West Coast Gas Field drilling has started
Gas exploration company Forest Exploration International and its project partners plan to spend between $3-billion and $4-billion over the next 20 years to develop the Ibhubesi gas field, off South Africa’s West Coast.
The initial drilling programme into the gas field has been “highly successful”, producing a gas well that tested better than any other well drilled off the South African coast. However, the second phase of the $100-million drilling programme was less successful.
Forest Exploration International commercial director John Langhus told Engineering News Online that it had not yet defined a definitive resource estimate of the gas field. However, “we do consider it a world-class asset and a world-class discovery, and it is large enough to move ahead”.
Langhus stated that the company was awaiting a decision from the Department of Minerals and Energy (DME) on whether production at the Ibhubesi gas field could go ahead. If the production right was received within the expected date, which was June this year, it was likely that production would start in 2012.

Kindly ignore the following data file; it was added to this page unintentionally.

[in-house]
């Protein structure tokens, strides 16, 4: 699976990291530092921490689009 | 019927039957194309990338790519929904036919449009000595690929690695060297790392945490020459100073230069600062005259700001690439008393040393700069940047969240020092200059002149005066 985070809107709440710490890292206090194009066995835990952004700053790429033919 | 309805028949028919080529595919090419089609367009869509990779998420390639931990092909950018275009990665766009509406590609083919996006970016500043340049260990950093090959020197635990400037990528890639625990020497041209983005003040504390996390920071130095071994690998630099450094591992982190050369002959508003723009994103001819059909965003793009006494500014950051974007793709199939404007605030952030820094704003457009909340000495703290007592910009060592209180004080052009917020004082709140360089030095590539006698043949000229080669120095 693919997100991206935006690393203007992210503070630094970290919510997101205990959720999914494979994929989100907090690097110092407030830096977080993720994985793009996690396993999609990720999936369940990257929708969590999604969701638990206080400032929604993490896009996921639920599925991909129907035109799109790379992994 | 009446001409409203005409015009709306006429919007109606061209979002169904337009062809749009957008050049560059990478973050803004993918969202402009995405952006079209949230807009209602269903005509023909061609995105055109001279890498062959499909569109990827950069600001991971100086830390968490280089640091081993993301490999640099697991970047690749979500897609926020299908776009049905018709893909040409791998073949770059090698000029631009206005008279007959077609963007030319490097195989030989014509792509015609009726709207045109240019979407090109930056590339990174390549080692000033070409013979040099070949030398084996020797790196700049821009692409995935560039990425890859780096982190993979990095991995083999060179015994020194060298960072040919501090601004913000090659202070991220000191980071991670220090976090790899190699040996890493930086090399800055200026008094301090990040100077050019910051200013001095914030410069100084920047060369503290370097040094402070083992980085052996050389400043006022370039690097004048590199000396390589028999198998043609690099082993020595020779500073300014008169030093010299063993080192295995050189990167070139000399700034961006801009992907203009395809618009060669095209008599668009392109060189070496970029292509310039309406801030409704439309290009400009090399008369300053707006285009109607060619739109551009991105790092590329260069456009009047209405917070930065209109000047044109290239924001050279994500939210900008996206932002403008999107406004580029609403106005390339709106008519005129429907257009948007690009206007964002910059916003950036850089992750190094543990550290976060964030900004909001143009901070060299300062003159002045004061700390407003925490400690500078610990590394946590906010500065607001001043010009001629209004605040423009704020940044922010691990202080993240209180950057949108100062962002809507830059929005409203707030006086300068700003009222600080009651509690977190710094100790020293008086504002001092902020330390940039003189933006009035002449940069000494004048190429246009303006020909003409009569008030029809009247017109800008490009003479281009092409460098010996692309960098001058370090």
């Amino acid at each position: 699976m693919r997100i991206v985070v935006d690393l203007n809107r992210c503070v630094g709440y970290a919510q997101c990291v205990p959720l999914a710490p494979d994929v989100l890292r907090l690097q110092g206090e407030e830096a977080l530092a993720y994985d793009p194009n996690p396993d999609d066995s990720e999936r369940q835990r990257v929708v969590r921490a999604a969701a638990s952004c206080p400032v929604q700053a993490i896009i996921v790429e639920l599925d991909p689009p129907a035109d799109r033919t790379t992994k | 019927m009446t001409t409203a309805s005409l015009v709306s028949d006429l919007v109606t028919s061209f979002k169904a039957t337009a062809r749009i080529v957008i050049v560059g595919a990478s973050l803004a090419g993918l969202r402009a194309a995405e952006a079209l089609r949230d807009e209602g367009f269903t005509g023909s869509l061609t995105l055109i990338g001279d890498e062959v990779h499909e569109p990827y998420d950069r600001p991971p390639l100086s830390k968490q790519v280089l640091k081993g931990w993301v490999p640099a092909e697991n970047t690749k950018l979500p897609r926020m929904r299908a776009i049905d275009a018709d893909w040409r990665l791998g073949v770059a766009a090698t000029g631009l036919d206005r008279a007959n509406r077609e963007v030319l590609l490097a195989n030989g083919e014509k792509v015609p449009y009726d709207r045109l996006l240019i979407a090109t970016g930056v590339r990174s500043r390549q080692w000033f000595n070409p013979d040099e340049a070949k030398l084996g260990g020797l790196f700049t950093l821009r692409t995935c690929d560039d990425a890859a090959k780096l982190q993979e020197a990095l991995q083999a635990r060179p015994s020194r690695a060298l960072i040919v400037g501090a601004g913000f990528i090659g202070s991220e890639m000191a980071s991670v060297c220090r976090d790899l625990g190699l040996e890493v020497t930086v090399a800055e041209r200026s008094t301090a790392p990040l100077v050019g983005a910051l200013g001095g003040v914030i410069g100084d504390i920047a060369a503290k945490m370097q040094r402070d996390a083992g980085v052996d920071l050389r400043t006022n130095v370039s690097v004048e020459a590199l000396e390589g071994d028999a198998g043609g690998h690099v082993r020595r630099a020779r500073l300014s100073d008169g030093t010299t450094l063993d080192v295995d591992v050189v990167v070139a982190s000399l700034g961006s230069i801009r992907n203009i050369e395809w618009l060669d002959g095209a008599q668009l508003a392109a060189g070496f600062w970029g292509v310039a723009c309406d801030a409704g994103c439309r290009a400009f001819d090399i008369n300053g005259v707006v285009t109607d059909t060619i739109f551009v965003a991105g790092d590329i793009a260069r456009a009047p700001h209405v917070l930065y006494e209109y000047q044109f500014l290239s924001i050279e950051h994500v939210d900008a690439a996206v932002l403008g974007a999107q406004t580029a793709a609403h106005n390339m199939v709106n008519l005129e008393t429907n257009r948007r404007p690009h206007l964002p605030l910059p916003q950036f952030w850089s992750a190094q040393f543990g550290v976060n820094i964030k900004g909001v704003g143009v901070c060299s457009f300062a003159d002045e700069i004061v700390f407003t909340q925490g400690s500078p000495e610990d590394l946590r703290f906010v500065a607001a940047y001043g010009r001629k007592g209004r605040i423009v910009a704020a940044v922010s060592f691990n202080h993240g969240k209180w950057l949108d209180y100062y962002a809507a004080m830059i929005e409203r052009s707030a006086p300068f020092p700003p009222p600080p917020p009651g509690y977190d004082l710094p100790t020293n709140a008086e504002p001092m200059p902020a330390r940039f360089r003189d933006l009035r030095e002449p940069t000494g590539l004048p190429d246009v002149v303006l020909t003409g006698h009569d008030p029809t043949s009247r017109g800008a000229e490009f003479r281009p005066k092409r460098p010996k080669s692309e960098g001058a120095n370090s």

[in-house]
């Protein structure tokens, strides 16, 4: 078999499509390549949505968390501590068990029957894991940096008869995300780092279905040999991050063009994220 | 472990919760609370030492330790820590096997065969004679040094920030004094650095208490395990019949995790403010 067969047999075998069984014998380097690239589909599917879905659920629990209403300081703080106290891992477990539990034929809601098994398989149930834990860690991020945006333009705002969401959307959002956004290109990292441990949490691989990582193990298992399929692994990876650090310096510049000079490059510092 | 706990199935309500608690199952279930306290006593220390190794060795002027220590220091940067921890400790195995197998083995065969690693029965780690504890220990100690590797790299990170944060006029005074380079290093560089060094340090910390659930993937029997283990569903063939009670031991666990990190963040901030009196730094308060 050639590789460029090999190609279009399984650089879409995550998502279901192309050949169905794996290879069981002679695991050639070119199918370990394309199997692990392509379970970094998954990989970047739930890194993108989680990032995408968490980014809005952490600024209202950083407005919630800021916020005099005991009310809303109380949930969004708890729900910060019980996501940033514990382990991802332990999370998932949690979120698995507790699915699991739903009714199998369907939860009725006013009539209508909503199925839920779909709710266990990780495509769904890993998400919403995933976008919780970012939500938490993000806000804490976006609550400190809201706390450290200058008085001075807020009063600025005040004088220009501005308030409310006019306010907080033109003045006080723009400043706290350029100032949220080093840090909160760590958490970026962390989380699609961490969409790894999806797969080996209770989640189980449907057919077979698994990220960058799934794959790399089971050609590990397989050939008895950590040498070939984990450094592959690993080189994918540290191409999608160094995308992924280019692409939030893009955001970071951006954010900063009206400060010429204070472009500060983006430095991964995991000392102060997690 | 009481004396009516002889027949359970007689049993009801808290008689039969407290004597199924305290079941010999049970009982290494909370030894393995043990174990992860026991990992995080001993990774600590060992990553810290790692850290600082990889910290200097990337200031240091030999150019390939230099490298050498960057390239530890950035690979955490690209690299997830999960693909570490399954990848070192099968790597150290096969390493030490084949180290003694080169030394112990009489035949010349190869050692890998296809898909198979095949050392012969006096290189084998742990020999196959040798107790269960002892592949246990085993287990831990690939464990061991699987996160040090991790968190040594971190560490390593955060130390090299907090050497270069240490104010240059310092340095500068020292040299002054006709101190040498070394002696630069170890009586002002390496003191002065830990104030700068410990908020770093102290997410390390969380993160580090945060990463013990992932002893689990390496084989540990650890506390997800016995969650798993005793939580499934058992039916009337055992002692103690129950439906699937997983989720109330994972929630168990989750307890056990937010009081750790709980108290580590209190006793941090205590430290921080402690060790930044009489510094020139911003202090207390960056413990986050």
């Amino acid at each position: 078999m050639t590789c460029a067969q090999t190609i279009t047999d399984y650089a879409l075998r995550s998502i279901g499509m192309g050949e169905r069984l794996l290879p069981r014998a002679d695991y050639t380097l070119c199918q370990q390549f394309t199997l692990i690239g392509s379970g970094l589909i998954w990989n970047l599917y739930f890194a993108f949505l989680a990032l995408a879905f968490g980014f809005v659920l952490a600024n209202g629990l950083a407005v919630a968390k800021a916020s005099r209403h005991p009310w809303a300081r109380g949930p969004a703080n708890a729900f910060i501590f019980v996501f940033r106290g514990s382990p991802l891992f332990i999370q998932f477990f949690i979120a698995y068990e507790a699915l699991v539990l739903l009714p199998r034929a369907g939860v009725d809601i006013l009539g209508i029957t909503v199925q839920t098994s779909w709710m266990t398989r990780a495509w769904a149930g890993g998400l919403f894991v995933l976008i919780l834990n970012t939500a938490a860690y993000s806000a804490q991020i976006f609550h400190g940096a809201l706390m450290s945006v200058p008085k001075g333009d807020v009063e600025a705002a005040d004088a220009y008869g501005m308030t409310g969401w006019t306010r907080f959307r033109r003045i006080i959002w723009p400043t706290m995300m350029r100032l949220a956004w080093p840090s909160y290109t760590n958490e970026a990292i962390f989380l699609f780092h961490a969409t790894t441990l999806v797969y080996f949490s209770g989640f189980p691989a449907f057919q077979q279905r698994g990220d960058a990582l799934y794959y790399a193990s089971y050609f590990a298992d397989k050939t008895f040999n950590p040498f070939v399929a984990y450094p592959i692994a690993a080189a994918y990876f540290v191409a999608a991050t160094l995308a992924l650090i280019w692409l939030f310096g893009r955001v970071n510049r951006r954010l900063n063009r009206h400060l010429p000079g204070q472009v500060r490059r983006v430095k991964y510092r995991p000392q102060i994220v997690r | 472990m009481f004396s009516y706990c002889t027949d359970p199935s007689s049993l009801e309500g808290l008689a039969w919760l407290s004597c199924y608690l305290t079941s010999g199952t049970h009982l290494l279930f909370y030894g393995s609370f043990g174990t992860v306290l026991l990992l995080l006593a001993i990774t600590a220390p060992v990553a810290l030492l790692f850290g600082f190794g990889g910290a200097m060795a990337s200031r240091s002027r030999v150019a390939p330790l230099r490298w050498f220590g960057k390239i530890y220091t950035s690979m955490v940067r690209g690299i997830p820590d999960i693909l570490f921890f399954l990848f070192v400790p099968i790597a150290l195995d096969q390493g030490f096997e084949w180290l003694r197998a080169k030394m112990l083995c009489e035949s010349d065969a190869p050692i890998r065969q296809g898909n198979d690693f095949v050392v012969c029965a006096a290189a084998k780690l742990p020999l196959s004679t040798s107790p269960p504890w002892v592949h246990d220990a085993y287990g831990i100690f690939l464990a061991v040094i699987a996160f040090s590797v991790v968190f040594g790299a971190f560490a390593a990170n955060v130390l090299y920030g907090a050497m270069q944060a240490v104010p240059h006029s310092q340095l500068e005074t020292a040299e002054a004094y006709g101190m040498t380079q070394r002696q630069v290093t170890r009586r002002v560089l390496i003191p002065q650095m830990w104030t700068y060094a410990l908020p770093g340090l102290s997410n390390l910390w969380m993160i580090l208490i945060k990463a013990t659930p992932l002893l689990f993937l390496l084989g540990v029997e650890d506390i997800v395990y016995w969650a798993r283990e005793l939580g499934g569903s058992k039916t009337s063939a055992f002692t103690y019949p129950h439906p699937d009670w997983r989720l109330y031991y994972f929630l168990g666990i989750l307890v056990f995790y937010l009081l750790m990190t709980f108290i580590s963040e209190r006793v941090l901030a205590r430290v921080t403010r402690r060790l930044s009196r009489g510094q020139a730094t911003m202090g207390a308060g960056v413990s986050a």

The gas from the project was most likely to be used for electricity production, and Langhus noted that although the company did not have any definitive offtake agreements in place, it was in advanced discussions with several parties.
“We are pretty confident that there is plenty of market here to be developed.”
Langhus told the Cape Town regional Chamber of Commerce and Industry that it planned to draw 100-million cubic feet of gas a day and that this was expected to rise to about 225-million cubic feet.
The initial supply would be enough to power a 700-MW combined-cycle gas turbine to supply base-load electricity or 400 MW of peaking power from an open-cycle gas turbine. These power stations would be able to compete with coal-fired power stations but would be cleaner and could be constructed in a shorter time.